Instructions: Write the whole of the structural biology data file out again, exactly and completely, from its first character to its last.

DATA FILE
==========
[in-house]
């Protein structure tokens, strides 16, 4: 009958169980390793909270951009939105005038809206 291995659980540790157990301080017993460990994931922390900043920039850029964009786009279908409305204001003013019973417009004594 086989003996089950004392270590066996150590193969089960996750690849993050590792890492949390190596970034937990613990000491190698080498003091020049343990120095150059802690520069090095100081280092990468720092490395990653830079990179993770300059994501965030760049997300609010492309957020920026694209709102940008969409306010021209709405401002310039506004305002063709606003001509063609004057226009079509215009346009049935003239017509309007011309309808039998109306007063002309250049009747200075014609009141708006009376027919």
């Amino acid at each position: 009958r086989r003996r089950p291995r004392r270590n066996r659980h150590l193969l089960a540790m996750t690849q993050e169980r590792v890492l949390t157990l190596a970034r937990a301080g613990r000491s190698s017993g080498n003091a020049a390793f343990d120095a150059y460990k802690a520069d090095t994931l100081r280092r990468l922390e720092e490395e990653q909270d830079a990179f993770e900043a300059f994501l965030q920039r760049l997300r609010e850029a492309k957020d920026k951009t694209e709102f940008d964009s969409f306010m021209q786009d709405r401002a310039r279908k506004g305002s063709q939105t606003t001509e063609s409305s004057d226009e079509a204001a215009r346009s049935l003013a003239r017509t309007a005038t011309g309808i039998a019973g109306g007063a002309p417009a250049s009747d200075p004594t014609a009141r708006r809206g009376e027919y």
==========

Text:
[in-house]
């Protein structure tokens, strides 16, 4: 009958169980390793909270951009939105005038809206 291995659980540790157990301080017993460990994931922390900043920039850029964009786009279908409305204001003013019973417009004594 086989003996089950004392270590066996150590193969089960996750690849993050590792890492949390190596970034937990613990000491190698080498003091020049343990120095150059802690520069090095100081280092990468720092490395990653830079990179993770300059994501965030760049997300609010492309957020920026694209709102940008969409306010021209709405401002310039506004305002063709606003001509063609004057226009079509215009346009049935003239017509309007011309309808039998109306007063002309250049009747200075014609009141708006009376027919």
């Amino acid at each position: 009958r086989r003996r089950p291995r004392r270590n066996r659980h150590l193969l089960a540790m996750t690849q993050e169980r590792v890492l949390t157990l190596a970034r937990a301080g613990r000491s190698s017993g080498n003091a020049a390793f343990d120095a150059y460990k802690a520069d090095t994931l100081r280092r990468l922390e720092e490395e990653q909270d830079a990179f993770e900043a300059f994501l965030q920039r760049l997300r609010e850029a492309k957020d920026k951009t694209e709102f940008d964009s969409f306010m021209q786009d709405r401002a310039r279908k506004g305002s063709q939105t606003t001509e063609s409305s004057d226009e079509a204001a215009r346009s049935l003013a003239r017509t309007a005038t011309g309808i039998a019973g109306g007063a002309p417009a250049s009747d200075p004594t014609a009141r708006r809206g009376e027919y």